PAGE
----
From the less than rhetorically splashy and indeed wonkishly dry Congressional Research Service comes an unsettling passage of swashbuckling portent:
The United States Constitution gives Congress the power to impose and collect taxes, tariffs, duties, and the like, and to regulate international commerce. While the Constitution gives the President authority to negotiate international agreements, it assigns him no specific power over international commerce and trade. Through legislation, however, Congress may delegate some of its power to the President, such as the power to modify tariffs under certain circumstances.
Which, more than a dozen times over the last 100 years, is precisely what Congress has done. (Notwithstanding outraged Republican cries of Obamian usurpation, the ceding of congressional to executive authority has been a long, bipartisan operation.) Paul Krugman summarizes the above's, unilateral potential under existing legislation:
[President Trump] can restrict imports if such imports "threaten to impair the national security"; he can impose tariffs "to deal with large and serious United States balance-of-payments deficits"; he can modify tariff rates when foreign governments engage in "unjustifiable" policies.
Again, and as Krugman emphasizes, it will be the "executive himself ... who determines whether such conditions apply" -- not the incoming Republican Congress (which, under the almighty Republican Trump, is at any rate likely to proceed as rubber-stamping Banana Republicans), and not the federal courts, which, as the CRS empirically observes, "will probably not review the reasoning behind a President’s determination that executive action is warranted." Such actions are usually deemed by the courts to lie within the jurisdiction of politics, not the judiciary.
Thus Trump already possesses the legal means to unilaterally launch trade wars; he alone, under the guidance of his ghastly benightedness, may decide what constitutes imported threats to national security; what, in terms of tariffs, is "unjustifiable" by others; and whatever trade-deficit-reducing tariffs he chooses to impose. For a demagogic globalus ignoramus who deliberately remains out of touch with, say, what China is doing with its currency, the prospect of such presidential autonomy is harrowing indeed.
From means we move to motive. "There’s an obvious incentive for Mr. Trump to make a big show," writes Krugman, "of doing something to fulfill campaign promises" -- especially those centered in his turgid, simplistic rhetoric on the evils of existing trade agreements. "And if this creates international conflict, that’s actually a plus when it comes to diverting attention from collapsing health care and so on" -- from, that is, Trump's "radically antiworker domestic agenda."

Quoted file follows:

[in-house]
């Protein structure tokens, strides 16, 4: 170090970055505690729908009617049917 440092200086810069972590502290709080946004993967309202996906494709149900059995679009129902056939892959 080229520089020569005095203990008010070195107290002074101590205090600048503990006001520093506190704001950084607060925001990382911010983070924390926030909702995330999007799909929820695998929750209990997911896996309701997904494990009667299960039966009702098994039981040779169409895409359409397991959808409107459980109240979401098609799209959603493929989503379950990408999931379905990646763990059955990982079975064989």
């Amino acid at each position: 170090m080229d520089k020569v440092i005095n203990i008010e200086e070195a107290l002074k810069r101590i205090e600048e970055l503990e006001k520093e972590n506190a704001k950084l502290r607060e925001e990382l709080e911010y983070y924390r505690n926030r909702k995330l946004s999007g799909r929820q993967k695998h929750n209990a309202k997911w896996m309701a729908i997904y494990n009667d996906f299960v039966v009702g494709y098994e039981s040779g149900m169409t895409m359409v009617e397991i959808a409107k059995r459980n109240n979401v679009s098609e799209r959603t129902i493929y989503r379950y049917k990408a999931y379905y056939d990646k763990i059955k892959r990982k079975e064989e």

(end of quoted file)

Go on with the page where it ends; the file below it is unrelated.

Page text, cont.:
It is here that Krugman's NYT op-ed just as harrowingly intersects with that of another this morning, Sergei Guriev's "In Russia, It's Not the Economy, Stupid." Writes the European Bank's chief economist:
Thanks largely to the government’s extensive control over information, Mr. Putin has rewritten the social contract in Russia. Long based on economic performance, it is now about geopolitical status. If economic pain is the price Russians have to pay so that Russia can stand up to the West, so be it.
For megalomaniacal reasons that lie altogether outside the American political tradition, Mr. Trump unblushingly sees Mr. Putin as his leadership model, along with Mussolini and other dictatorial goons. Hence little imagination is required to predict that President Trump will emulate President Putin's populist project of diverting the public's attention from self-imposed "economic pain" (via trade wars) by braying about the higher cause of America's reemergent "geopolitical status" -- of the U.S. as the greatly remade puppeteer of the world's subordinate players.
All that Trump would lack in his attention-diverting trade wars is Putin's "extensive control over information." In recalling, however, the American media's "patriotic" lap-doggedness in George W. Bush's ramp-up to the Iraq war, one wonders if Trump's constitutional absence of government information control is a presidential distinction with little difference from Putin's.
Yesterday I expressed hope -- confidence, in fact -- that enlightened voices of protest will persuasively expose and ultimately take down the Trump administration. There is, of course, no voice more essential in this most honorable of pursuits than that of the Fourth Estate. It seems rather flaccid to say that I also trust it will, by and large, live up to its First Amendment obligations of scrutiny, but I'm afraid that's all I've got: trust that it will, and hope that I'm not wrong.